People thought that I have failed HSC and that was why I was working. My mother therefore started complaining. So, I applied to many universities, because that time there was no JAMB. I was therefore given admission by three universities. But before then, Federal Radio of Nigeria, Lagos headquarters has seen my HSC with very good grades and they therefore requested that I should be transferred to Lagos. I said I was not going to Lagos. I therefore, decided to come and do History in the Ahmadu Bello University (ABU), Zaria.

I was doing well with some of my classmates like Professor Mahdi, a one-time Vice Chancellor of the university, Professor Hamman et cetera. One day, I just decided that I didn’t like B.A and I wanted to change to B.Sc Government. At that time there were only two classes of degrees B.A and B.Sc with specialisation in Government, Sociology and Economics. I therefore changed from B.A History to B.Sc Social Sciences, specialisation in Government. Because they felt I was intelligent, the Dean then asked my whereabouts, as they were not seeing me. I told them that I have changed my course. It was easy to know the students that were not around, because we were not many. They told me that I can’t change my course without application. So, I wrote and they approved, hence my change to Government. This was in 1972.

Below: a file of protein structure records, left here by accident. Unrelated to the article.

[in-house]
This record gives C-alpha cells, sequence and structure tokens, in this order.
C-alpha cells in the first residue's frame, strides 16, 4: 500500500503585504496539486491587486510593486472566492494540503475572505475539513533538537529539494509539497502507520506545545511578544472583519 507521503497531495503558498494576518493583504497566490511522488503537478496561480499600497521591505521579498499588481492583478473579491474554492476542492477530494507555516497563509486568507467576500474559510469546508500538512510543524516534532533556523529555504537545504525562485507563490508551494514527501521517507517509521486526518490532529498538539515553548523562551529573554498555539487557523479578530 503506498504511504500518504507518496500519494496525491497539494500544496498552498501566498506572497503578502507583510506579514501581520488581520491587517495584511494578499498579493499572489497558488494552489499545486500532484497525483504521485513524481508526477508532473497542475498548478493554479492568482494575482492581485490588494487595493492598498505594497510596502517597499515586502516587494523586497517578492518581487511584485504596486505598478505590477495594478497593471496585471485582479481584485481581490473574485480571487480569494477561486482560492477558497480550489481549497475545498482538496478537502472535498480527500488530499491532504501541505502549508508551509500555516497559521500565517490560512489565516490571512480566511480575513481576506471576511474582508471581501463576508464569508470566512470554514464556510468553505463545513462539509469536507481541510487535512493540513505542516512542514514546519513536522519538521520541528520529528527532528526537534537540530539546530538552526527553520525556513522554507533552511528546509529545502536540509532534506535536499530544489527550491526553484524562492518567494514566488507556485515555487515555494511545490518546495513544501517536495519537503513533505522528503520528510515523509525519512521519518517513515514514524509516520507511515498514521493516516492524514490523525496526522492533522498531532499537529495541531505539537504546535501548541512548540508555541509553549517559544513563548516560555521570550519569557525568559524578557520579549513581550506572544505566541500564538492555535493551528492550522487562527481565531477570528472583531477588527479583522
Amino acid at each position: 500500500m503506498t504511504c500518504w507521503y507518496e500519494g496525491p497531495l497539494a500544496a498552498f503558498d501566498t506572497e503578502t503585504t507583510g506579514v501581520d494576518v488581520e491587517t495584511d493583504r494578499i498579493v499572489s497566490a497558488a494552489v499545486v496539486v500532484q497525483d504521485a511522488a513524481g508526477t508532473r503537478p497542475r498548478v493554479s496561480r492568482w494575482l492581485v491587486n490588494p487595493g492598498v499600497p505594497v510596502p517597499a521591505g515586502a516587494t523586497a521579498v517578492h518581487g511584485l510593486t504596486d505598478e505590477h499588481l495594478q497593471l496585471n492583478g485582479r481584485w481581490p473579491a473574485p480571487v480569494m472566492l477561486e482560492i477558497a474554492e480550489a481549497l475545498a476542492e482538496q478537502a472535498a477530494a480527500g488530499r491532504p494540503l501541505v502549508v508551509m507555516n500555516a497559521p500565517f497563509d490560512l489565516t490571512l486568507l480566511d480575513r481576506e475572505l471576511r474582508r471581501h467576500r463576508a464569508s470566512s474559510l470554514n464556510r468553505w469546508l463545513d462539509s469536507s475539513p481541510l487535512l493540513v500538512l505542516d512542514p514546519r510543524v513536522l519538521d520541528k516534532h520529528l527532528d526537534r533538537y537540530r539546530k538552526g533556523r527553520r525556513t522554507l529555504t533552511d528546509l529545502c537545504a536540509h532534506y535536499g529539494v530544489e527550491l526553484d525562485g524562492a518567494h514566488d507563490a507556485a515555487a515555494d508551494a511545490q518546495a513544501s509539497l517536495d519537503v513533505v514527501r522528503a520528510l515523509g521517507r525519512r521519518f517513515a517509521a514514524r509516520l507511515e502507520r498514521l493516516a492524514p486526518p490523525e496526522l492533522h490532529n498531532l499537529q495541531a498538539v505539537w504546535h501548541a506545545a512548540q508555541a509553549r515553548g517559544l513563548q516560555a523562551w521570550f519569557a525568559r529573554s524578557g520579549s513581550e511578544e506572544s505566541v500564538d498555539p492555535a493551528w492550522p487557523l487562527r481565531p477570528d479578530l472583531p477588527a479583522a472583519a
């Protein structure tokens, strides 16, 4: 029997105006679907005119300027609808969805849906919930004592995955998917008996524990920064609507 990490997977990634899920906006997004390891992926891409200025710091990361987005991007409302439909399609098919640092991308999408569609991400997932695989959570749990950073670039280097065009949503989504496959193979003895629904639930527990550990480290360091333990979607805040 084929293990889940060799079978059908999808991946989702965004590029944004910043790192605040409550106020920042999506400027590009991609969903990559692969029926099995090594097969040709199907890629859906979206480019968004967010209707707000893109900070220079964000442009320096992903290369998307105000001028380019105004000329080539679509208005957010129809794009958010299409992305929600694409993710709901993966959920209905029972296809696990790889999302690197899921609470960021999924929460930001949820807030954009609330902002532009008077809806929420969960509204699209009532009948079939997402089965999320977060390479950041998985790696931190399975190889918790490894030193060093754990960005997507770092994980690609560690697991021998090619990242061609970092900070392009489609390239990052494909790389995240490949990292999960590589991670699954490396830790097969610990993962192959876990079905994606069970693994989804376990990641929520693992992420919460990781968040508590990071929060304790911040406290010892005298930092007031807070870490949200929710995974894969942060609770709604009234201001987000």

I graduated in 1975 with 2.1 and I was posted to Sokoto. Then, looking for job was not difficult at all. Before we graduated, Customs came to interview us, Civil Service Commission et cetera. I think I was picked by Customs. However, the department wrote me that I have been appointed as Graduate Assistant. I didn’t apply. It was the period of the nationalisation of academics. This was when Professor Ishaya Audu was the Vice Chancellor. Most of us were sent abroad. This was why after my masters in 1979, I went to Canada and came back with PhD, Political Economy. At that time Kwara State government gave me scholarship and ABU also gave me scholarship.

How was life on campus like during your days as undergraduate students?

Beautiful. We had what we called campus papers. I wouldn’t mention name, but at that time one person, who is a big man now, was the editor of one of the papers where we exposed many wrong doings, especially by lecturers, particularly sexual harassment. The papers were very popular and they came out anonymous without the names of editors and reporters.
There was no problem of food at that time. They will just give you ticket. So, nobody was hungry. Our cloths, we had washermen who washed them for free. We were not many, so we knew each other. Life was so pleasant.

Is there any basis for comparison with what was obtained academically during your days and now?

A lot of differences. I think things are getting worse now. The way we were taught was quite different from what is obtained now. The quality of instruction and the lecturers are quite different. I do compare my students now and what was obtained before. I still have my notes of the 1971/72, but after every examination now, students will just abandon whatever note they had. This is why it is difficulty for a 200-level student to show you his 100-level note. Students now will not attend lectures; they will not take notes; they will photocopy other people’s notes et cetera. Students now are not serious with their studies.

On the other hand, with due respect, some of our colleagues, they don’t take their work seriously. Some lack passion for the job. I think lack of good pay is also a factor, but once one has passion for his job, it is all the motivation he needs.